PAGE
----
Familes have taken part in Easter-themed workshops at the Thanet Community Forest School thanks to cash from a local endowment fund.
People of all ages enjoyed free activities including, arts and crafts, willow weaving, making bird feeders, bird watching, site walking and history. The day was topped off with an Easter egg hunt.
The morning and afternoon sessions were at the forest school’s base in Dane Valley. The school, which has charitable status, offer events and sessions for the community throughout the holidays. It was created by St Anthony’s teacher Luke Evans and is based on a former landfill area which has been turned into a young woodland with nearly 6000 trees planted in the last decade.
The aim is to teach under-privileged youngsters about sustainability, ecology, conservation and the environment.
Some £8,000 for the family fun project came via Kent Community Foundation from two endowment funds held with the grant-making charity- Albert Burn’s Children’s Trust Fund and the Lawson Endowment Trust for Kent.
As a result of the day, grandmother Nicola Design is now planning to volunteer for Thanet Community Forest School.
She said: “It’s all due to Kent Community Foundation and the funders – I’d like to say a huge thank you. All the children today have thoroughly enjoyed themselves. It’s been a little bit windy but we haven’t let that stop us! It has been brilliant fun.”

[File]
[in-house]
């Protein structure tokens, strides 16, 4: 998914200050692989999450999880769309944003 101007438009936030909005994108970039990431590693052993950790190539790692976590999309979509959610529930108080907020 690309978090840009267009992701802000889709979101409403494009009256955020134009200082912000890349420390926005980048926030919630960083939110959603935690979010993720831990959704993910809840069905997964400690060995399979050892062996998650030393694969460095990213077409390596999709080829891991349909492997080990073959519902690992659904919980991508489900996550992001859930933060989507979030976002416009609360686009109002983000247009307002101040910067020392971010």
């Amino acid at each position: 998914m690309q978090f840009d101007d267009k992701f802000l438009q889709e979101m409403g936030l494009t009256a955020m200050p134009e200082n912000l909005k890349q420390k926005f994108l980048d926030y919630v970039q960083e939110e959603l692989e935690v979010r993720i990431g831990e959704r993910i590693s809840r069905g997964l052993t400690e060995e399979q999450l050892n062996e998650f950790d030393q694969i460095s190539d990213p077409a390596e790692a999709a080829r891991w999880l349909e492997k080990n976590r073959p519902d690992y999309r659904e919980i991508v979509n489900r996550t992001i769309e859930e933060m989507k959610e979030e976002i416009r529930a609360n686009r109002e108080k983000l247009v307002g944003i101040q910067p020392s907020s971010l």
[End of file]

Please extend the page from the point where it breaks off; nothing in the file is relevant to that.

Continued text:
Kent Community Foundation’s endowment now stands at just over £18 million. For philanthropists who want to provide a lasting legacy for their local community and perhaps pass the heritage of giving on to the next generation of their own family, then endowed funds are extremely powerful. An endowed fund is invested to produce an annual income which is distributed as grants each year.
Thanet businessman Albert Burns left instructions in his will for his legal advisors Boys & Maughan Solicitors to create a lasting legacy for children. He particularly wanted to support smaller charities that don’t have the resources of the larger children’s charities.
Boys & Maughan Solicitors work with Kent Community Foundation, which manages the grant-making on their behalf.
Ian Priston, from Boys & Maughan Solicitors, said: “We are delighted to be working with Kent Community Foundation. They have enabled us to establish a significant legacy fund that will continue to benefit local communities for years to come and means to reach out to many more Kent children’s charities than would have been possible if we had attempted to manage the trust independently.”
Natalie Smith, Director of Grants & Impact, KCF, added: “We support a vast array of fantastic projects throughout Kent, many of which are doing amazing things to help disadvantaged children and young people.
“So many of these projects are volunteer-led and make a life-changing difference to vulnerable young people in our county. We are so thrilled that Mr Burns’ generosity and passion to support these projects can live on beyond his lifetime.”
To apply for funding through Kent Community Foundation visit www.kencf.org.uk/apply